Working inside the hull is usually a one armed job and you usually can't see what you're doing while doing it. If possible, rest the Outfitter on its side on saw horses or ground. If you put a small screw in the center of the patch you'll be able to see it centered in your hole and using pliers, hold the soft patch up against the hull by grabbing the screw while reaching around from the other side with a oven mitt for positioning and pressing.

Slowly heat by dipping it in the scalding water -- take your time -- once it softens it goes fast. Press it in place and hold it at least a minute or two until it regains its rigidity. Have a Sharpie ready to make a couple of witness marks showing orientation and location -- before moving the now hardened patch. A good fit will make for a good bond later.

The products I use are available from an industrial supplier like R.S. Hughes, Granger, etc. Shop around. The nearest R.S. Hughes to you is in NC or Fl. -- they charge about $40 for the 8010 plus shipping. Phone 877-774-8443.
__________________________________
Another way to approach this project is to position and tack the inner piece with whatever you have (G-Flex could be an option here), heat shape the outer piece, slather G-flex or GOOP (?) in the space the screw the outer plate to the inner plate with pan head stainless screws. Once set up, you could screw fore and aft, trim the sides, screw the sides, trim the centerline, then reinstall about 4 screws. For extra durability you could through-bolt. The glue acts as a sealer/gasket and the strength comes from the screws. Just an idea.


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PostPosted: Fri Jul 18, 2014 5:05 am 
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Roadrunner:
That last idea is the best I have heard, and likely what I would do in this situation especially if the area inside is difficult to reach. Where my hot plate idea if the area is hard to reach might be iffy on the inside. Actually the hot plate welding technique is commonly used in industry. I'm one of the the guys who initially developed the pressurized cooling systems in cars back in the 80's first for Mercedes in Europe then for Chrysler in the us. If you look under the hood of any car you will see a big white reservoir with a pressure cap on it. Our nickname for the thing was the living lung because it has to withstand 15 psi of pressure at 220 degrees. It's made from Un-filled polyethylene plastic in two halves. To weld it together during development we placed the two halves on what looks like a pancake griddle. Once the surface was molten we pressed the two halves together and everything bonded on a molecular level to become one piece. Basically the molecules become very excited. In development we also found you can heat up just one surface and it will still bond, but in production we heated up both just to insure a pressure seal. Today virtually every pressure vessel is made the same way, we used the same exact method to develop disposable medical filters used in hospitals.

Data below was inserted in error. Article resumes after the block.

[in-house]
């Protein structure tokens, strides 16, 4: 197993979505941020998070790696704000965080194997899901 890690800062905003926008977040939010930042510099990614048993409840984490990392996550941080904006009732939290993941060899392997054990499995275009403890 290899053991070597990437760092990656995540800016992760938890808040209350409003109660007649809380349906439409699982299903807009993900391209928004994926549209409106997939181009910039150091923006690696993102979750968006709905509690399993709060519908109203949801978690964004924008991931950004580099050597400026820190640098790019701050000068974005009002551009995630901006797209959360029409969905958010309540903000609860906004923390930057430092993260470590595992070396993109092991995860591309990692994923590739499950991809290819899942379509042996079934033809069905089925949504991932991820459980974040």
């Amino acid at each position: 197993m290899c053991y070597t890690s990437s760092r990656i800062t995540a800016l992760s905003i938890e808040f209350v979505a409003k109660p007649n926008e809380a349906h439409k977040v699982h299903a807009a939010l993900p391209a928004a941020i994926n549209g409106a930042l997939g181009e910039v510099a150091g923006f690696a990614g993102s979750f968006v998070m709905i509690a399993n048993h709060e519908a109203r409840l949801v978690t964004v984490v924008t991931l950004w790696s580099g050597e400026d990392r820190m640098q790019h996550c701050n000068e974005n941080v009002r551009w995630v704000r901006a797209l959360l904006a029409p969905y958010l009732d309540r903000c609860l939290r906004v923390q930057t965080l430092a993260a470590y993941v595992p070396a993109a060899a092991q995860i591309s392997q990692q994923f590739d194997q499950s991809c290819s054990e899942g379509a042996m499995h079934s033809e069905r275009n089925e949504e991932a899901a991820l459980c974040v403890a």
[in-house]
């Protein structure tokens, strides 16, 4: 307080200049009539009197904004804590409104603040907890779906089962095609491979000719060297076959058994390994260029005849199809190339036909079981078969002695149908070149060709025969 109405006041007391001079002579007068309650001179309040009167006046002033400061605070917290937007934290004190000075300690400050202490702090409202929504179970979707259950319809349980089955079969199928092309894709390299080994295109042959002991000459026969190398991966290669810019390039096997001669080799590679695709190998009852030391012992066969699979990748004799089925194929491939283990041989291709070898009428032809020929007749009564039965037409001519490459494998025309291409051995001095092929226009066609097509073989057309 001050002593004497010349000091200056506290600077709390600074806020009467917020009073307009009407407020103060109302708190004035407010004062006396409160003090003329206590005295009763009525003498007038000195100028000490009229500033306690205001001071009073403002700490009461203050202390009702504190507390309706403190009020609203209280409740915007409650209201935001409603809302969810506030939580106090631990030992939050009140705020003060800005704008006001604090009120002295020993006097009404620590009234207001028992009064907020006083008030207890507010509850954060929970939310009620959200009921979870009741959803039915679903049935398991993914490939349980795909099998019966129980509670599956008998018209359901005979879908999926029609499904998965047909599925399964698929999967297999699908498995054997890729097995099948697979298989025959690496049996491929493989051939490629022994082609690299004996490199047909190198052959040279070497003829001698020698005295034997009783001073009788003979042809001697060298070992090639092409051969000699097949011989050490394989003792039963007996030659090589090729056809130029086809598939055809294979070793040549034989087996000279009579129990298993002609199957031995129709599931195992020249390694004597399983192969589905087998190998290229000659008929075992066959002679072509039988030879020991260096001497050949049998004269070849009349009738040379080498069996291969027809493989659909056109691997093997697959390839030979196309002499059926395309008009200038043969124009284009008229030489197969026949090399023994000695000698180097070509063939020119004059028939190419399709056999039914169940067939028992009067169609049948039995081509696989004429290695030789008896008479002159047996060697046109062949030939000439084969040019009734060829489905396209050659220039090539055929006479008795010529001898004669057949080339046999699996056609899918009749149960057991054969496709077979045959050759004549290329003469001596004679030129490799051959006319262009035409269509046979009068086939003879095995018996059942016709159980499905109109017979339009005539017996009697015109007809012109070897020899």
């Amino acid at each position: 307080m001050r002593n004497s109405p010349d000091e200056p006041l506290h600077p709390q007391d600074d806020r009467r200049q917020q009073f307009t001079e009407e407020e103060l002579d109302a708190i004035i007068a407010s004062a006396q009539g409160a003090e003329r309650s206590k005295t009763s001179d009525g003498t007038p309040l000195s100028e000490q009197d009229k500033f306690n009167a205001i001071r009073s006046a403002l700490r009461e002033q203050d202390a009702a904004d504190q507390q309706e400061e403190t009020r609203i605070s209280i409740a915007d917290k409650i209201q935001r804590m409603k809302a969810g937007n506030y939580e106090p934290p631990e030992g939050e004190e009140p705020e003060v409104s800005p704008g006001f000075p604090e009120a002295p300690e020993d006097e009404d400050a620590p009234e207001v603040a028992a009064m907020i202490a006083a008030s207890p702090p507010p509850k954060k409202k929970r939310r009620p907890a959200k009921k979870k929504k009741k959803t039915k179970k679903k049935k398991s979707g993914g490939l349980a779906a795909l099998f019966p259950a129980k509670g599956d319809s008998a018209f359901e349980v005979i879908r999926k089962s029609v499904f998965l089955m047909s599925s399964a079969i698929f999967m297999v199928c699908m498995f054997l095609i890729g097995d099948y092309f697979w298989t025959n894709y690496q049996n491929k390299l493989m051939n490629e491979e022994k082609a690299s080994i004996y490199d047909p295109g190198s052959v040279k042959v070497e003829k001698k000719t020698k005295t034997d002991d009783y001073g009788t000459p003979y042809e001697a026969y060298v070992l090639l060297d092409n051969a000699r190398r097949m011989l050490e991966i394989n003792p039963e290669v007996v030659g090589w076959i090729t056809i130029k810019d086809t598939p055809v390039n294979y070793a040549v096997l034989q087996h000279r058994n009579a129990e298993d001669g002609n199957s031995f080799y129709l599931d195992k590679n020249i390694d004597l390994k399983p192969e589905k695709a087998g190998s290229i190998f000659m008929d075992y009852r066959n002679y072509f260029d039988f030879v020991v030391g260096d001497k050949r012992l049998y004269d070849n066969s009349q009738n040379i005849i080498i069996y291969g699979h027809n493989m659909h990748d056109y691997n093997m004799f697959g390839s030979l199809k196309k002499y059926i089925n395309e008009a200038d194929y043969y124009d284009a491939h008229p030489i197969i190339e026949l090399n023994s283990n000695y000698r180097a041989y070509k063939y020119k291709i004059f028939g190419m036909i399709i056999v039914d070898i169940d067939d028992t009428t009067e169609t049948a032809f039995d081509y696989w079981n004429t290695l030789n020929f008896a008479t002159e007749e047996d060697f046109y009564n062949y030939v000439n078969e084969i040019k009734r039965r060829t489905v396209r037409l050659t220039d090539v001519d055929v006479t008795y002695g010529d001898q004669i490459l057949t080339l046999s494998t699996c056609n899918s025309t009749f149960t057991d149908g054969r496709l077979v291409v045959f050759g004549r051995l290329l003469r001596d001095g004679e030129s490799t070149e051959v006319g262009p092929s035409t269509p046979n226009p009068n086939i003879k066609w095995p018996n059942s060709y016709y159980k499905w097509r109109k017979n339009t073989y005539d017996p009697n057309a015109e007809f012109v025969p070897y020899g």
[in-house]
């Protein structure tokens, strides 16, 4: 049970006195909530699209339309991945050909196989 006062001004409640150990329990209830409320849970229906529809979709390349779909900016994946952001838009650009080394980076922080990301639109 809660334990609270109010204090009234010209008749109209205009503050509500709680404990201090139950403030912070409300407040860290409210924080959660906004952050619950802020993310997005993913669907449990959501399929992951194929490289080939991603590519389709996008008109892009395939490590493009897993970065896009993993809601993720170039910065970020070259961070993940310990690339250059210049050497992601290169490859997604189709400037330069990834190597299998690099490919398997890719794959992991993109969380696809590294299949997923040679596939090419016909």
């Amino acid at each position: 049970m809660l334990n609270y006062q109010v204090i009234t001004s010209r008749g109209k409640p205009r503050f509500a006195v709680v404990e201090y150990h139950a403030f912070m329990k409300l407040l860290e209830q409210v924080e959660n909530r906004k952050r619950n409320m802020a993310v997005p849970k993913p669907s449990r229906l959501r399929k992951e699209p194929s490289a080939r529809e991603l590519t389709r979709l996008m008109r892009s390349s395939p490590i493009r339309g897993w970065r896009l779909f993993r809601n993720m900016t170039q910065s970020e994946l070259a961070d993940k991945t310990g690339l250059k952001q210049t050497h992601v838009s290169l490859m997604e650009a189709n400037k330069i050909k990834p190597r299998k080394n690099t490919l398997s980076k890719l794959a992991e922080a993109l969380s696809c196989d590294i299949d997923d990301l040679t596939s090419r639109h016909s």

If I were doing this repair I would use your method on the inside with screws, I would then sand the outside fairly flat, lay a clothes iron on the hull for a minute or so, then remove and press the molten patch from the fry pan over the repair spot and press in place until cool. I would then file/sand the patch to match the hull shape. Just to be safe I would have a water hose spraying on the inside of the hull while doing all this.
You could probably do the same with the Hobie welder, building up the area slowly but you would have to stop and rest often in order not to overheat the hull. A hose spraying the inside the hull while working with the Hobie welder would be recommended, (tip: only the outermost surface needs to be blue, underneath it can be any color rod you have handy). You may need as much as 5 or 6 ft of repair rod if it as deep as it looks in the pic.
Actually I'm not sure how well goop can handle heat, you may want to use GE clear silicone as your gasket material as it is good to about 600 degrees, and bonds similar to goop on PE, also silicone is hydrophobic (water won't wic). Roadrunners epoxy may also work ( I'm going to order some and try it out just to mess around, interesting stuff though most epoxies are terrible in any water environments).